Assuming that the line switch I I9 is closed and that the primary circuit to the transformer HS has therefore been established, of course the light will be established to energize the light bulb 33. Then as the hand, switch I59 is closed, a recti ed recording head relay circuit will be temestahlished from the secondary winding of transformer H9, conductor I48, rectifier I25, conductor 49, hand switch I29, conductor I58, fixed contact iEI, movable contact conductor t the relay 99, and from the relay through conductor back to the other end of the secondary winding of the transformer. As this relay circuit is established, the armature I05 will of course be attracted, thereby actuating the printing key 94 and carrying the movable contact I54 into engagement with the fixed contact I95. As this occurs, assuming the hand switch I09 remains closed, a conditioning circuit will be temporarily established from the secondary winding of transformer H9 through conductor I48, rectifier i212, conductor I49, hand switch I55, conductor I55, conductor IfiI, relay I55, conductor I62, conductor I55, fixed contact I 05, movable contact conductor i53, and conductor I51, back to the other end of the secondary winding of the transformer I23, and accordingly the relay I55 will be energized to cause its armature to be atracted and thereby swing the two movable contacts I53 and I54 to bring the movable contact I53 out of engagement with the fixed contact I51 and to carry the movable contact I54 into engagement with the fixed contact As the conditioning circuit is established, the recording relay circuit is broken by the movement of the movable contact I53 away from the fixed contact I5I and accordingly the relay 99 will be deenergized, whereupon the relay armature I09 will no longer be attracted and the movable contact I54 of the switch D will move out of engagement with the fixed contact I55 to break the conditioning circuit. Beiore the conditioning circuit is broken, however, what may be called a hold circuit will be established through the relay I55 of switch F to prevent a second energization of the recording head relay 99 and a consequent second actuation of the printing key 94 as long as the hand switch I09 remains closed and in fact until the hand switch IE9 is first opened and then closed a second time. This hold circuit will be established from the secondary winding of the transformer H9 through conductor I48, rectifier i252, conductor I 49, hand switch I59, conductor I50, conductor I6I, relay I55, conductor I52, fixed contact I52, movable contact I54, and a conductor HSI running from the movable contact I54 to the conductor I51, and thence through the conductor I51 back to the other end of the secondary winding of the transformer I I9. This hold circuit will remain closed to keep the relay I55 of switch F energized until it is broken by the opening .of the hand switch I09.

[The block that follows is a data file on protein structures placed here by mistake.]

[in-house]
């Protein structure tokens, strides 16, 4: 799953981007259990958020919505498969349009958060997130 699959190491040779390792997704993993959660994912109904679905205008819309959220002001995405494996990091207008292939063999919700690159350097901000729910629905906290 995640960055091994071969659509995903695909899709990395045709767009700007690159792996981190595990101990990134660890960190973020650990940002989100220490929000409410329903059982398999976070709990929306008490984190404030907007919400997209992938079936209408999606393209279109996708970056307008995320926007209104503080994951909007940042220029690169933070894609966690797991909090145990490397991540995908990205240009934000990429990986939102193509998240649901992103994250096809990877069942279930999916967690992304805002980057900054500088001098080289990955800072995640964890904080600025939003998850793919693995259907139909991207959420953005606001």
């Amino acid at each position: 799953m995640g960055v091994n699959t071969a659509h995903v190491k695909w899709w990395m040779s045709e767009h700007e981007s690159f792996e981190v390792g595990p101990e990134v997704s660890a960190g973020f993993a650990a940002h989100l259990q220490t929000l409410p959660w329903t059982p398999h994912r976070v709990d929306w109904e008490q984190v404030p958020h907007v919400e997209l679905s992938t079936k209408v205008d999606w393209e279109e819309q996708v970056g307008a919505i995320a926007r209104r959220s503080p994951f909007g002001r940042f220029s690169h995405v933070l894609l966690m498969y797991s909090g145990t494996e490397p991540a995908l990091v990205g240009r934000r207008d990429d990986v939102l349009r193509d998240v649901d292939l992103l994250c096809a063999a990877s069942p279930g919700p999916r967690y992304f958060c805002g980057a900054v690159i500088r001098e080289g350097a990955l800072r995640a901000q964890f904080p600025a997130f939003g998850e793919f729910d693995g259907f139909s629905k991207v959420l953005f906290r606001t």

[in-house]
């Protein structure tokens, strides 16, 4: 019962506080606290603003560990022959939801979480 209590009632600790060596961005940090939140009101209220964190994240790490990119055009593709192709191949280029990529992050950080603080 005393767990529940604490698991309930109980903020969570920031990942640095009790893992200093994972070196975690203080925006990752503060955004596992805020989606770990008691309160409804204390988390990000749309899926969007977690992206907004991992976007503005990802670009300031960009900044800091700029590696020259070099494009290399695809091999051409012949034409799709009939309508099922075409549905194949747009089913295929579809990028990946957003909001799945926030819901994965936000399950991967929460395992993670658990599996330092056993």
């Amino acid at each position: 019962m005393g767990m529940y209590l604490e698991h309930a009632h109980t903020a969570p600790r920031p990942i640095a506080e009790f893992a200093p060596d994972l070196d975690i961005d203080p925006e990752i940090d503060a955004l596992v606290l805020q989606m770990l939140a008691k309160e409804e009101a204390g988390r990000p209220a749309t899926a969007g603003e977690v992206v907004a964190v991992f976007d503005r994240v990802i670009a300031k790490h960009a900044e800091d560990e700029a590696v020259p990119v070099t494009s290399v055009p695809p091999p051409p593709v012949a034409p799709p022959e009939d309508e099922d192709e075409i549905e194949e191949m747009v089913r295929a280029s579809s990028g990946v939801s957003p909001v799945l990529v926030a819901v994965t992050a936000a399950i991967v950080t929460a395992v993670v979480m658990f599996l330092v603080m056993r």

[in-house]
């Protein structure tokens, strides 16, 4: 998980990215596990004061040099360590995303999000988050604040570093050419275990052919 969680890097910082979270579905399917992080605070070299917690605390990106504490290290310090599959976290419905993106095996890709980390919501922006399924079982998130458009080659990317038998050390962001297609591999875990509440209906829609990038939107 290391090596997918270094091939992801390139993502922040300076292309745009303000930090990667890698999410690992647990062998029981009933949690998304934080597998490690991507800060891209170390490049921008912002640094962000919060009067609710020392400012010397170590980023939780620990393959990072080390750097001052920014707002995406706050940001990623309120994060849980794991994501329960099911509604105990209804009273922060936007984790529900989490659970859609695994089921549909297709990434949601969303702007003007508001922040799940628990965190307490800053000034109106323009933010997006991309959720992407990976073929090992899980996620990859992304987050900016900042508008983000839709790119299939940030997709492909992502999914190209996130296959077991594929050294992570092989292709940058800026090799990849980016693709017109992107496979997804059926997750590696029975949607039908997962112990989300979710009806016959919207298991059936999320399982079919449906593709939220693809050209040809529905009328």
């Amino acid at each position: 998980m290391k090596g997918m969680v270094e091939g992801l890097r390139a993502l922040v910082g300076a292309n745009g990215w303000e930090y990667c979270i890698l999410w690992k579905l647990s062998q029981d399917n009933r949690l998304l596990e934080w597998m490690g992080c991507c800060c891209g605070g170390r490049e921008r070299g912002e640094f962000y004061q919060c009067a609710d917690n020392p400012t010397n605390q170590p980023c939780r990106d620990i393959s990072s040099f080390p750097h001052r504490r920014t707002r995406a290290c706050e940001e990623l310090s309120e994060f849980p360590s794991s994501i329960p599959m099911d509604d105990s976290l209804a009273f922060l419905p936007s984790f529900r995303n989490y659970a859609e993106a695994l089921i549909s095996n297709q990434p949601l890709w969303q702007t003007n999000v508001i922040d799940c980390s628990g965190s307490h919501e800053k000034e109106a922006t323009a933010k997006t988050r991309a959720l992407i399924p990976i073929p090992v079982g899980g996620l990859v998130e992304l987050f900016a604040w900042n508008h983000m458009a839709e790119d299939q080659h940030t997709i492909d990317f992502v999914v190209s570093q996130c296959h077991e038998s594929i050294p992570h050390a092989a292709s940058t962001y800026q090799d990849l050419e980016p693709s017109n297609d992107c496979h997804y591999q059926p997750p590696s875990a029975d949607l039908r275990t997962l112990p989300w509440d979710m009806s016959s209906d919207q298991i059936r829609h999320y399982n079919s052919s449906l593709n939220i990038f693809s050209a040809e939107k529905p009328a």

Referring now to Fig. 11, there is there illustrated a typical chart which may be employed for use with the machine in recording the field of vision of one eye of a patient. This chart will carry certain printed indicia I62 thereon, such as the words Top, Eye, Color, Date, and Name, the word Top indicating that the edge of the chart near where the word is printed is the top or upper part of the chart. Adjacent the word Eye is a blank space which can be filled in with the word left or right to indicate which eye of the patient is being charted. A blank space will be left near the word color to indicate the color of the colored filter plate 45 used in making the plot, and of course the date and name of the patient will be filled in adjacent the words Date and Name on the chart. The chart is divided by vertical and horizontal coordinate lines I63 and I64, which intersect at the center of the chart, and the chart will also preferably have printed thereon concentrically disposed lines I65 with appropriate degree numerals adjacent each to indicate the visual angle to these lines from a straight forward line of sight of the patient. Other radial lines I 66 may also be printed on the chart for ready reference in dividi i ing the chart through the rotational degrees of a circle.